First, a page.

Are they cautioning the Federal Government, or signaling to their constituents? Are they setting a clear boundary around what’s tolerable, or easing anxieties around the inevitability of cultural change in the face of development?

  3. Posted by Taxpayer on

    There are 2 main reasons why the US federal government has invested more heavily in infrastructure in Alaska than the Canadian government has in Nunavut.

    The US takes defense seriously. They have developed the capacity to defend Alaska against the USSR/Russia. This includes roads, air force bases, army and marine bases that link and support public infrastructure.

    Canada does not take defense seriously. The closest one base we had (Inuvik), has been basically disbanded. We have the Rangers, and patrol ships that can be here 1/5 of the year.

    People in Alaska welcome development. Everything from extensive tourism, oil and gas development, mining, commercial fishing, power generation, the works. Government is only 19% of their economy. The US Government has made investments to support these sectors knowing these sectors knowing residents are actually demanding this.

    Nunavut does not welcome development. Limited cruise ship traffic we have is now viewed as problematic, oil and gas development is banned/curtailed, mining projects struggle for approval, we have outsourced our fishery, and our focus is now trying to import energy. When Ottawa is asked to support these sectors, they see that these investments would be controversial. The unanimous outcry for more investment in Nunavut is for public housing, which only perpetuates dependency.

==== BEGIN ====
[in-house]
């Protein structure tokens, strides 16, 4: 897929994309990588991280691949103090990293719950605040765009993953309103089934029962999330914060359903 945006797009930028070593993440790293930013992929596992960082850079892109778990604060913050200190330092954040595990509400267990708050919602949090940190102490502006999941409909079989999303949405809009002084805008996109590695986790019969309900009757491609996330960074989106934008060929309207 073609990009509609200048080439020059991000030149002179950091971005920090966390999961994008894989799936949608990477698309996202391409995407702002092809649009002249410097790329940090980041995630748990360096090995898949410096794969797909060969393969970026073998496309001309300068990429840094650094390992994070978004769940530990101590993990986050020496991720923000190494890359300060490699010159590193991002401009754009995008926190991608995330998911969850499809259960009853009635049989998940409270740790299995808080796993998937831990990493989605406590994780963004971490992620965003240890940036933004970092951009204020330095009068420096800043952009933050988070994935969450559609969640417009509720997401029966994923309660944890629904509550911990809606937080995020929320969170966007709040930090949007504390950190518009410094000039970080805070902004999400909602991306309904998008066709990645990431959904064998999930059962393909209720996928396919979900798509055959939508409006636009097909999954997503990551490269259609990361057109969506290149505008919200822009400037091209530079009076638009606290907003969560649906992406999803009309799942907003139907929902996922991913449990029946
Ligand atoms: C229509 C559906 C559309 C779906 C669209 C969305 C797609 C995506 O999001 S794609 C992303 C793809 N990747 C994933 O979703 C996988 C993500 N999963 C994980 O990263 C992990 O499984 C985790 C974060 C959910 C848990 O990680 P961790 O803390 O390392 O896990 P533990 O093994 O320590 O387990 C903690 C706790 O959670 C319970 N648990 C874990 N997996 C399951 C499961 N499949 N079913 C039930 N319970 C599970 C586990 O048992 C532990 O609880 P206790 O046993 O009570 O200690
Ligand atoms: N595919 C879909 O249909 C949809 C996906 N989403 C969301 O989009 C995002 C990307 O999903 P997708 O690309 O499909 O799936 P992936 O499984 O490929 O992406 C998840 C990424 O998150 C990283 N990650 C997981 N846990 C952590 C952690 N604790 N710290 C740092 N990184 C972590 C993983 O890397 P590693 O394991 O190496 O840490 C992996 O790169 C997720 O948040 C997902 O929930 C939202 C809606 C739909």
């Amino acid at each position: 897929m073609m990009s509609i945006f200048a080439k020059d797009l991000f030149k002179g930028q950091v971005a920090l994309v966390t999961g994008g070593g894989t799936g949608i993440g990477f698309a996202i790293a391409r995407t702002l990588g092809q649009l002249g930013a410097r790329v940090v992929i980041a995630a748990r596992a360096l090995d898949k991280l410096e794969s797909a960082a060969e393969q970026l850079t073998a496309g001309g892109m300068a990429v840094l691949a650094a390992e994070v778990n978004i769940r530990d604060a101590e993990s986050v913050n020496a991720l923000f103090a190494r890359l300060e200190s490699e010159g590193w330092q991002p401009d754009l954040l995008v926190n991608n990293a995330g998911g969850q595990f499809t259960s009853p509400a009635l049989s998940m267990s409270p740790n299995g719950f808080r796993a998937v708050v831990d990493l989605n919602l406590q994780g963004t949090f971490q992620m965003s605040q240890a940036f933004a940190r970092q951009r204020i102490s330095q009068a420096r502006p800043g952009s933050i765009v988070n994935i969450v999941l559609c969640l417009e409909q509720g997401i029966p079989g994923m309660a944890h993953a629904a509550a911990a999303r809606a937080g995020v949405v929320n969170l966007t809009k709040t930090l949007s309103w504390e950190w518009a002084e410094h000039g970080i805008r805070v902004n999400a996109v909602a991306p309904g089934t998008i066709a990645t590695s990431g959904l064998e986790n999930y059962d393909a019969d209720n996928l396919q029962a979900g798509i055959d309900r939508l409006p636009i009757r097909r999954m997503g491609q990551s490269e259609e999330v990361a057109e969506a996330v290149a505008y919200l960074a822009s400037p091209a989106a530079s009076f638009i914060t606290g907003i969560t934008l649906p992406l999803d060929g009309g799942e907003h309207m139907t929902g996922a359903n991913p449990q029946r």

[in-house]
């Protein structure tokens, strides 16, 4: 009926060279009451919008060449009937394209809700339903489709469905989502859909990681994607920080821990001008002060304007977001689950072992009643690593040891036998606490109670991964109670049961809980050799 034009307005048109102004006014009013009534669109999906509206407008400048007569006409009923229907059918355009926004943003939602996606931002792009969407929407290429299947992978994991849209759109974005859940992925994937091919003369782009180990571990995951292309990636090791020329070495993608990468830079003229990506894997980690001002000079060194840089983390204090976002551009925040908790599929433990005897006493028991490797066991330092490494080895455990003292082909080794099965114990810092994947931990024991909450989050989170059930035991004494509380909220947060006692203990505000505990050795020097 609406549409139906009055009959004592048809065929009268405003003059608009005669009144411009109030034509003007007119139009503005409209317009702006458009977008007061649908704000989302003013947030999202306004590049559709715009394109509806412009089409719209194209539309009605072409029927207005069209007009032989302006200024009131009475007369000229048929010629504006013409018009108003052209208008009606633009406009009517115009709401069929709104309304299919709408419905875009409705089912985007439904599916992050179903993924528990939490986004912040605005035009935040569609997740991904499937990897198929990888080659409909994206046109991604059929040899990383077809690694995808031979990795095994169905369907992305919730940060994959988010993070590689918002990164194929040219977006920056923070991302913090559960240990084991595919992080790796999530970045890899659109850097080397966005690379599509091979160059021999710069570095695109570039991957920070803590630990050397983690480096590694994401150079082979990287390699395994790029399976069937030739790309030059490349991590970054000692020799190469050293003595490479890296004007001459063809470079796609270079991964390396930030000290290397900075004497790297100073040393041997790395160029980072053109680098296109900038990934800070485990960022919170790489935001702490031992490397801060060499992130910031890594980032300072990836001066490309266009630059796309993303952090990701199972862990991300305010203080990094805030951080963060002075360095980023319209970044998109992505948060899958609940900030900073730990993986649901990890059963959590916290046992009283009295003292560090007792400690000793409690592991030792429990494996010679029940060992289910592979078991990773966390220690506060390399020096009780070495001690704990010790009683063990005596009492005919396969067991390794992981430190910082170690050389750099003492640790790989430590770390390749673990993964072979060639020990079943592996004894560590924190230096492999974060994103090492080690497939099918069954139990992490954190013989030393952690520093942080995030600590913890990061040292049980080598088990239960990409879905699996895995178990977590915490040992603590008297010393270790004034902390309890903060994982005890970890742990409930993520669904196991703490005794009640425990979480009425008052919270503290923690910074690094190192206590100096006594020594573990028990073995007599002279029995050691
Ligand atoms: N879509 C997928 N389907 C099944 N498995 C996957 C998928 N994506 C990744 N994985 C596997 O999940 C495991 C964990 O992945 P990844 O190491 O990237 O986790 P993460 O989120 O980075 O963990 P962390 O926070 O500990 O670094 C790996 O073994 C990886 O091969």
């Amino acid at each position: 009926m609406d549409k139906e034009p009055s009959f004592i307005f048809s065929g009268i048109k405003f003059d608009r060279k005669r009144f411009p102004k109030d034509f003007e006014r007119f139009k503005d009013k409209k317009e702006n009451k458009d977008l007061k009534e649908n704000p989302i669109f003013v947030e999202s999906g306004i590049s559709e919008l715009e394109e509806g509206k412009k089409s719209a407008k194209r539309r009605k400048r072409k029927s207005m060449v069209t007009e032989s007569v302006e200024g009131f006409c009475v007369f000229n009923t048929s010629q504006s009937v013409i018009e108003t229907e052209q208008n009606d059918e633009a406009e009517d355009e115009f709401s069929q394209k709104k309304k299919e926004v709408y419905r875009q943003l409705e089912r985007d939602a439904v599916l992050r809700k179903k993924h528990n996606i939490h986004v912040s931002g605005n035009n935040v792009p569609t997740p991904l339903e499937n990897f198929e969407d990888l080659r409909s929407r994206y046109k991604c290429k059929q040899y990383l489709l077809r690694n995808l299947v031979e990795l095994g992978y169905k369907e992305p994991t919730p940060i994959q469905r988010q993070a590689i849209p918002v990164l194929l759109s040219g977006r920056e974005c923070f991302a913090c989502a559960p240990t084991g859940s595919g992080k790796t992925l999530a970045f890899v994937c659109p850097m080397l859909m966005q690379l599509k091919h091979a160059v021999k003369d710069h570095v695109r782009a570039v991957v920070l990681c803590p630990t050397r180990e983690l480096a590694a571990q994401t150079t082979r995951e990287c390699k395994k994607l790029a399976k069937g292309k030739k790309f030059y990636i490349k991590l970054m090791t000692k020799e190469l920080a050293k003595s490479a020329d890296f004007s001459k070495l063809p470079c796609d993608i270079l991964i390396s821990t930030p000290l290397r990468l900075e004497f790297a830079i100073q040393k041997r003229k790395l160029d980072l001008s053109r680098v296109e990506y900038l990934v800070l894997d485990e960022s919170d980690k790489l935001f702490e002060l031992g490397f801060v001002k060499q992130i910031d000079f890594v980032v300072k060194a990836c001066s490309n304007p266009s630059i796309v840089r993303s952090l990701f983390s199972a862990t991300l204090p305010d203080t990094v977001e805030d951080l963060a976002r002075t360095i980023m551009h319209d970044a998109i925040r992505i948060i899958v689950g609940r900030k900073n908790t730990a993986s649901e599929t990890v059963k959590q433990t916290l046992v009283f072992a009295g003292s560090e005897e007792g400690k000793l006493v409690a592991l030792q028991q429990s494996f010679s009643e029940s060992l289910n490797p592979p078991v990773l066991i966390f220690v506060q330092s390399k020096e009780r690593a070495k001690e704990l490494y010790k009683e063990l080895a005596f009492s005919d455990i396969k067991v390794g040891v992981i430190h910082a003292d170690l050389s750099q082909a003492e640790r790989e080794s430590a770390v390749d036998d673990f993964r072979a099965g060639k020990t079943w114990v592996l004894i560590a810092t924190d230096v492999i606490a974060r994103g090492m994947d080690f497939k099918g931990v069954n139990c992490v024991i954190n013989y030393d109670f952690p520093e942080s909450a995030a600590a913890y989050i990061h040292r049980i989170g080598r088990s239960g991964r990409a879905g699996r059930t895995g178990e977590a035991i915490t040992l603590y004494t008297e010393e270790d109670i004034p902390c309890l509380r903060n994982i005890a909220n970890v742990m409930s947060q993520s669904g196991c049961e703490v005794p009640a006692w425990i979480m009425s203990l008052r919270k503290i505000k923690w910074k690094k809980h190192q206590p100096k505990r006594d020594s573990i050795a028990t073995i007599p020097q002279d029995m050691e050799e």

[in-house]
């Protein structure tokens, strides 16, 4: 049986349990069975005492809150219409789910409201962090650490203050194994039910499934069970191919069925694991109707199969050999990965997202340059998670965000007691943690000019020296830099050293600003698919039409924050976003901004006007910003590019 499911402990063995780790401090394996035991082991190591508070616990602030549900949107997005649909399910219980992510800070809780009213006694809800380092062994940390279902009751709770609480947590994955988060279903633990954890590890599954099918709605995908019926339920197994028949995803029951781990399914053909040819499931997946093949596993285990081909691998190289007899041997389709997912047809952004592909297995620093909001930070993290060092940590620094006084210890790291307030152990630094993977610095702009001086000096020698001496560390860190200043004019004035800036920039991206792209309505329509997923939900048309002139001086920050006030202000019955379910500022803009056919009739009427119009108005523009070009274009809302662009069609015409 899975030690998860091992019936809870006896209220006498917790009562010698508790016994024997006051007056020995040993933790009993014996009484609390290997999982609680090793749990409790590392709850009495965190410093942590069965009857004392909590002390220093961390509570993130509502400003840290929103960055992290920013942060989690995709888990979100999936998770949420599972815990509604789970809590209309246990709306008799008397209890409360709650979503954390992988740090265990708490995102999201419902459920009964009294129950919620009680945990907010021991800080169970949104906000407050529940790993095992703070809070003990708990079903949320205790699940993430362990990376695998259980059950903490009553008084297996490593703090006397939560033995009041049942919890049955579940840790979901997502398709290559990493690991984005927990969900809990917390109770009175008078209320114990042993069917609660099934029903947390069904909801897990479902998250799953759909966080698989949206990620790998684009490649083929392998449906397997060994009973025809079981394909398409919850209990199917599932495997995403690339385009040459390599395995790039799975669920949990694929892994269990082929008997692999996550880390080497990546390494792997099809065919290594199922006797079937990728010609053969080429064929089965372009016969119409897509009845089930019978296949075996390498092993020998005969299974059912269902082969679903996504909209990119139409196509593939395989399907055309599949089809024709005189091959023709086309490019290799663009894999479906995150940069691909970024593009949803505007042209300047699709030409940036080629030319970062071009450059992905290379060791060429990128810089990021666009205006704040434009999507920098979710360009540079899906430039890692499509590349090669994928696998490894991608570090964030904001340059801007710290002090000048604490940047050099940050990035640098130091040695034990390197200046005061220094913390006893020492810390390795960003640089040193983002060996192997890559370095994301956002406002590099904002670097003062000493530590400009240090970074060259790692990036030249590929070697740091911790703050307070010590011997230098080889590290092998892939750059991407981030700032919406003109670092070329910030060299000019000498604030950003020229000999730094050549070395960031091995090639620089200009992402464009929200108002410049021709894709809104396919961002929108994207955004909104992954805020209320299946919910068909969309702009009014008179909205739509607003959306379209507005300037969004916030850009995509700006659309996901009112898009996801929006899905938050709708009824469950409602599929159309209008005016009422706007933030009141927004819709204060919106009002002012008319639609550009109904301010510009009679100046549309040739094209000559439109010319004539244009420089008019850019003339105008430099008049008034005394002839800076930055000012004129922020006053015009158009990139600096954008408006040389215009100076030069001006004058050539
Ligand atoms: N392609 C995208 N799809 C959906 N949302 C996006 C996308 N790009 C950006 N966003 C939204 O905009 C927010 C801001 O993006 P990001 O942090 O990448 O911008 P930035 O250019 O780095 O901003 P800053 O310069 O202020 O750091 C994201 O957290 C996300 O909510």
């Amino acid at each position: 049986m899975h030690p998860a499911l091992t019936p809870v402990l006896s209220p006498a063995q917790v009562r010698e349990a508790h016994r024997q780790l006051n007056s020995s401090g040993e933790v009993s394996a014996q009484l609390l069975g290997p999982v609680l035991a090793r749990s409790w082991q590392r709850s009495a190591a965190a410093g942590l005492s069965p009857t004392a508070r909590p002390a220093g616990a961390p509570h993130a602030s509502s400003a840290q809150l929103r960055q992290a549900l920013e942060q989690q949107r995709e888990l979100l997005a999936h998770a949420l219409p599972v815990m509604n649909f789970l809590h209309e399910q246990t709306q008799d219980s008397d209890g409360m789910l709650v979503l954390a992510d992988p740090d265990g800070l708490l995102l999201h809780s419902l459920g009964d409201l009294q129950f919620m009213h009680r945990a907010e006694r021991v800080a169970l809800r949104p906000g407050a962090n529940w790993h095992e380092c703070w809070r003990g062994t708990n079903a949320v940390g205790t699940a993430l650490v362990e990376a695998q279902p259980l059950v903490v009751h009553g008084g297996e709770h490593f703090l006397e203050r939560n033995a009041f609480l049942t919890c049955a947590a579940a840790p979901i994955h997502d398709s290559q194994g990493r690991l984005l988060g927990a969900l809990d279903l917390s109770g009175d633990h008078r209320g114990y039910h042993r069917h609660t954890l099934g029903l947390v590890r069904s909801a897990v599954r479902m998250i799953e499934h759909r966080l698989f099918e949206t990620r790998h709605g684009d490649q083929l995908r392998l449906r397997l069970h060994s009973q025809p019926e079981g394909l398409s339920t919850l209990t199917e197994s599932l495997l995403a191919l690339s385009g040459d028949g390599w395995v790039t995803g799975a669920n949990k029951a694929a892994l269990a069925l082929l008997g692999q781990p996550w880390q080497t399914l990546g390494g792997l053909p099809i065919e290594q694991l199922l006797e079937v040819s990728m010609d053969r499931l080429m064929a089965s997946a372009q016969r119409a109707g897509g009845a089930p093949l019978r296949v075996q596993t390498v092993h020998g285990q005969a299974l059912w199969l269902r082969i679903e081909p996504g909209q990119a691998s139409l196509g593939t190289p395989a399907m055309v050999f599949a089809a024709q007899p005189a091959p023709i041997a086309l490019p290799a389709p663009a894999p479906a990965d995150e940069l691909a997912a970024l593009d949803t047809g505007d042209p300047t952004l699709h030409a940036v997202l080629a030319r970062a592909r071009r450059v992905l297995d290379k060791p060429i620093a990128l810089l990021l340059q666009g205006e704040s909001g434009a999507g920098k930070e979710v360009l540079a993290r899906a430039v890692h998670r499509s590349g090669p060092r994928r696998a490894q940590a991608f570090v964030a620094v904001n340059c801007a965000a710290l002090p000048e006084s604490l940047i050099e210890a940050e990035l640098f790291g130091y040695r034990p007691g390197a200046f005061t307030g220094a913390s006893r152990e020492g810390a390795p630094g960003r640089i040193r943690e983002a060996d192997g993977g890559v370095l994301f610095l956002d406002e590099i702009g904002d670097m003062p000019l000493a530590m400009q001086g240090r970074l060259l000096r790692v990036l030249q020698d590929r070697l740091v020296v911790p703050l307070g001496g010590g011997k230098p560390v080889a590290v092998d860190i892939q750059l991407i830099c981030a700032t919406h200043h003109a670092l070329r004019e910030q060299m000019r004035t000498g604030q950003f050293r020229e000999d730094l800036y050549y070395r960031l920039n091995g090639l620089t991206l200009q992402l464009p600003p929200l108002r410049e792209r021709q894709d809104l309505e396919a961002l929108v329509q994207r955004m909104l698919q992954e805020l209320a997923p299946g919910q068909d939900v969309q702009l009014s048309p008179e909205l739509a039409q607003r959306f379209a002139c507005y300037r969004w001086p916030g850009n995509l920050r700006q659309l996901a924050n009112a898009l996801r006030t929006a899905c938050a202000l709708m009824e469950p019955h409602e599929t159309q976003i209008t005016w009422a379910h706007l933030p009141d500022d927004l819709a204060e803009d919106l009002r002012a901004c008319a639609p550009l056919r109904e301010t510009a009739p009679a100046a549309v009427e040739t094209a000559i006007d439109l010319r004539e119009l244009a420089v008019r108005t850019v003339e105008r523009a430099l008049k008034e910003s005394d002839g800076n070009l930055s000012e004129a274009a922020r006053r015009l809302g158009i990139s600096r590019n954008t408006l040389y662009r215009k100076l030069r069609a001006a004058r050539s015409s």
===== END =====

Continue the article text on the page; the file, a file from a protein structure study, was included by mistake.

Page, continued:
For Premier Akeeagok, the work before him is not to point fingers at Ottawa for more public infrastructure. The more important work is to see if a consensus that can be built within Nunavut that development is actually a good thing. Based on his recent comments on land use planning, he can start with himself.

    • Posted by iThink on

      If Canada had similar resources to the United States its posture on Defense would be more expansive. Geopolitical luck finds us positioned next to the greatest military power in history. Our softness on Defense is not because we don’t care, its because we believe there is minimal net benefit from whatever we invest.

      Your last paragraph is an important one that needs to be spoken about, and loudly. PJ appears to gesture toward development here, but the commitment seems tepid. He needs to do exactly as you say and start a whole new conversation about deveoplment and the future. That is leadership.

    • Posted by MARK SEIDENBERG on

      As a duel USA and Canadian Citizen
      (mother born in Canada & father born in USA), I remember W. A. C.
      Bennett telling me how he tried to make British Columbia an “Arctic Power” to the north of Alaska by having the Plover Islands which were
      formally annexed in the name of Queen Victoria by the British Royal Navy in 1850 and added to Canada in 1880. Yet the federal government would not go forward, because of a hang up with a “Sector Theory” which was reject by most nations of the world. It is time to remember the USA offered in both 1930 and 1938 Michias Seal Island of Washington County in Maine for the four islands of the.Plover Group, but
      the officers were rejected by both the British (1930) and Canada (1938)
      over a reject “Sector Theory” for the Arctic by the USA.

  4. Posted by Tooma on

    Our beliefs into becoming Christianity and believing is only way for change. And those who say are sovereign it is time to use the people who actually lives there and put them apart of the territory.

  5. Posted by TSA on

    When Inuit are ready and able. Not now we are catching up slowly. They should be the ones growing their territory

  6. Posted by Chesley on

    Less war mongering and dominance by the military industrial sector would bring about stability and security. Look at what Bobby Kennedy Jr is saying in his run for office And note how scant it is being covered by the press. Democracy functions with a free press, without it it is a badly crippled system serving those in power.

Comments are closed.